The Dodd-Frank Act creates a new, independent federal agency called the Consumer Financial Protection Bureau (“CFPB”), which is granted broad rulemaking, supervisory and enforcement powers under various federal consumer financial protection laws, including the Equal Credit Opportunity Act, Truth in Lending Act, Real Estate Settlement Procedures Act, Fair Credit Reporting Act, Fair Debt Collection Act, the Consumer Financial Privacy provisions of the Gramm-Leach-Bliley Act and certain other statutes. The CFPB has examination and primary enforcement authority with respect to depository institutions with $10 billion or more in assets. Smaller institutions are subject to rules promulgated by the CFPB but continue to be examined and supervised by federal banking regulators for consumer compliance purposes. The CFPB has authority to prevent unfair, deceptive or abusive practices in connection with the offering of consumer financial products. The Dodd-Frank Act permits states to adopt consumer protection laws and standards that are more stringent than those adopted at the federal level and, in certain circumstances, permits the state attorney general to enforce compliance with both the state and federal laws and regulations.

The CFPB has already finalized rules relating to, among other things, remittance transfers under the Electronic Fund Transfer Act, which requires companies to provide consumers with certain disclosures before the consumer pays for a remittance transfer. These new rules became effective in October 2013. The CFPB has also amended certain rules under Regulation C relating to home mortgage disclosure to reflect a change in the asset-size exemption threshold for depository institutions based on the annual percentage change in the Consumer Price Index for Urban Wage Earners and Clerical Workers. In addition, on January 10, 2013, the CFPB released its final “Ability-to-Repay/Qualified Mortgage” rules, which amend the Truth in Lending Act (Regulation Z). Regulation Z currently prohibits a creditor from making a higher-priced mortgage loan without regard to the consumer’s ability to repay the loan. The final rule implements sections 1411 and 1412 of the Dodd-Frank Act, which generally require creditors to make a reasonable, good faith determination of a consumer’s ability to repay any consumer credit transaction secured by a dwelling (excluding an open-end credit plan, timeshare plan, reverse mortgage, or temporary loan) and establishes certain protections from liability under this requirement for “qualified mortgages.” The final rule also implements section 1414 of the Dodd-Frank Act, which limits prepayment penalties. Finally, the final rule requires creditors to retain evidence of compliance with the rule for three years after a covered loan is consummated. This rule became effective January 10, 2014.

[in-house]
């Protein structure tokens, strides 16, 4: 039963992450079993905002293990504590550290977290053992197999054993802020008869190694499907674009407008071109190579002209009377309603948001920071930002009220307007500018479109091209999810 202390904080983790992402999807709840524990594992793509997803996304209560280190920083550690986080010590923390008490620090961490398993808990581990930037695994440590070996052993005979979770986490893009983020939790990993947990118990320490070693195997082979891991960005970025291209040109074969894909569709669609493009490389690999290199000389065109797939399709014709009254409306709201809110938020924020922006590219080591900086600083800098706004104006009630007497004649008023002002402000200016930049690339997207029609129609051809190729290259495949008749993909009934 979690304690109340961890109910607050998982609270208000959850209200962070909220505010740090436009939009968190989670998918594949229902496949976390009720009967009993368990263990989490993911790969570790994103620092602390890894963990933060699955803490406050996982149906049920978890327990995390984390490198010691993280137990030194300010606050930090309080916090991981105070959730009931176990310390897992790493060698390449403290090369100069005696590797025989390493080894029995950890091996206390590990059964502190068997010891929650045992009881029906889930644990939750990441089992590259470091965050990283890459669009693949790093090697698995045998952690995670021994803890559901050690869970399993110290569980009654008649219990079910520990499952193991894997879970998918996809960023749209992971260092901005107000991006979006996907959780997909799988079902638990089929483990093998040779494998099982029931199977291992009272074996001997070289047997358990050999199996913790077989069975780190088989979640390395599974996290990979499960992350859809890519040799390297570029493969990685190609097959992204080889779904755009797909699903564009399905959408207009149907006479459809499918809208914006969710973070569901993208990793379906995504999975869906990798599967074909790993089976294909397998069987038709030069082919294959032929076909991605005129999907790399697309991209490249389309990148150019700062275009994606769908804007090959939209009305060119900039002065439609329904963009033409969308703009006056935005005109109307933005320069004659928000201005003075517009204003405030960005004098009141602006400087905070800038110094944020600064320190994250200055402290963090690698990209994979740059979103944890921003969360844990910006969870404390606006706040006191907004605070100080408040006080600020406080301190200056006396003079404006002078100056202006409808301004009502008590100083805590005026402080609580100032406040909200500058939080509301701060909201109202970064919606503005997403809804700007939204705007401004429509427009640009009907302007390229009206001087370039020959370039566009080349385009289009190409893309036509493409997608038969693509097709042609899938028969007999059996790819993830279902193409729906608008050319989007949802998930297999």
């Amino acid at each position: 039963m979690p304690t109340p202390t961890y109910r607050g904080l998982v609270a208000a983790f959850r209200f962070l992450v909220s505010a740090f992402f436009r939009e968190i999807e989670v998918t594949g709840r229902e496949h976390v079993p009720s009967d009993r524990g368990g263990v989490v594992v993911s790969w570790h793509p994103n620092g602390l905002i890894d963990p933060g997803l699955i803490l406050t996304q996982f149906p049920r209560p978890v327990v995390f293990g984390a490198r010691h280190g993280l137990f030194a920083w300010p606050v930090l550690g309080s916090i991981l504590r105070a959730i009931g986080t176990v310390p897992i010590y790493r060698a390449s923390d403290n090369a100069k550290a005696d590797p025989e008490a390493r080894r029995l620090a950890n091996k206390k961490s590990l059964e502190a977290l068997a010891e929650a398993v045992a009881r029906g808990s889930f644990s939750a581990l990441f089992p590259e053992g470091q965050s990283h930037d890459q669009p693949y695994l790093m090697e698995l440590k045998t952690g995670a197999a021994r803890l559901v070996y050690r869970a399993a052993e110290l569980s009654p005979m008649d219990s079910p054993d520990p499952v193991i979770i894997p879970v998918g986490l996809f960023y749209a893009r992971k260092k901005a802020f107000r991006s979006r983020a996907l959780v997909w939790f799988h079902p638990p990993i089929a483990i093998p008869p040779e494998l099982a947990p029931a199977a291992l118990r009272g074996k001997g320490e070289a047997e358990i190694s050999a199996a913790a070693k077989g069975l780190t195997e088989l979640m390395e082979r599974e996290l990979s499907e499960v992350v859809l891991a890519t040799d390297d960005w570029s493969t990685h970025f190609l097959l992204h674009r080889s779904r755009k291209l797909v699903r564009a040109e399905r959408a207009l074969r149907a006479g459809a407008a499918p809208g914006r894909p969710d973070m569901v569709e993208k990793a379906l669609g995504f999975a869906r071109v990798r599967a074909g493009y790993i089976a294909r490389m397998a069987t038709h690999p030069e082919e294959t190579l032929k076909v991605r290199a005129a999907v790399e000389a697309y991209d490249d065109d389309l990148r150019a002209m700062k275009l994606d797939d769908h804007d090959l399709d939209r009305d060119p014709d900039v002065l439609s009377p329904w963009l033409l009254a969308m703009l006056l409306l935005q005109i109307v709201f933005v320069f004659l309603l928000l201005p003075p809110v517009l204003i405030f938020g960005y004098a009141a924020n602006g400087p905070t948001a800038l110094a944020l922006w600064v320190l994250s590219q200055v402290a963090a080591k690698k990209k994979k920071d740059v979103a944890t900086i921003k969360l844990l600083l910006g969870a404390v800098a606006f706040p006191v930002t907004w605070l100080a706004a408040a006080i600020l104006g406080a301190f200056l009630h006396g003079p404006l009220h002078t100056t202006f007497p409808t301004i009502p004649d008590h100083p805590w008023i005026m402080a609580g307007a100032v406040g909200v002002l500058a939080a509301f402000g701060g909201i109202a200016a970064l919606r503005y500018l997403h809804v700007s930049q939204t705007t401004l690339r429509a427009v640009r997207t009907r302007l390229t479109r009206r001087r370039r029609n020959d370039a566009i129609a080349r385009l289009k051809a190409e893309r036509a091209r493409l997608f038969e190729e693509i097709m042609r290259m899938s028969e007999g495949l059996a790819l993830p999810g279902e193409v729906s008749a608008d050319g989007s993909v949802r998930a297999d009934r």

Technology Risk Management and Consumer Privacy

State and federal banking regulators have issued various policy statements emphasizing the importance of technology risk management and supervision in evaluating the safety and soundness of depository institutions with respect to banks that contract with outside vendors to provide data processing and core banking functions. The use of technology-related products, services, delivery channels and processes exposes a bank to various risks, particularly operational, privacy, security, strategic, reputation and compliance risk. Banks are generally expected to prudently manage technology-related risks as part of their comprehensive risk management policies by identifying, measuring, monitoring and controlling risks associated with the use of technology.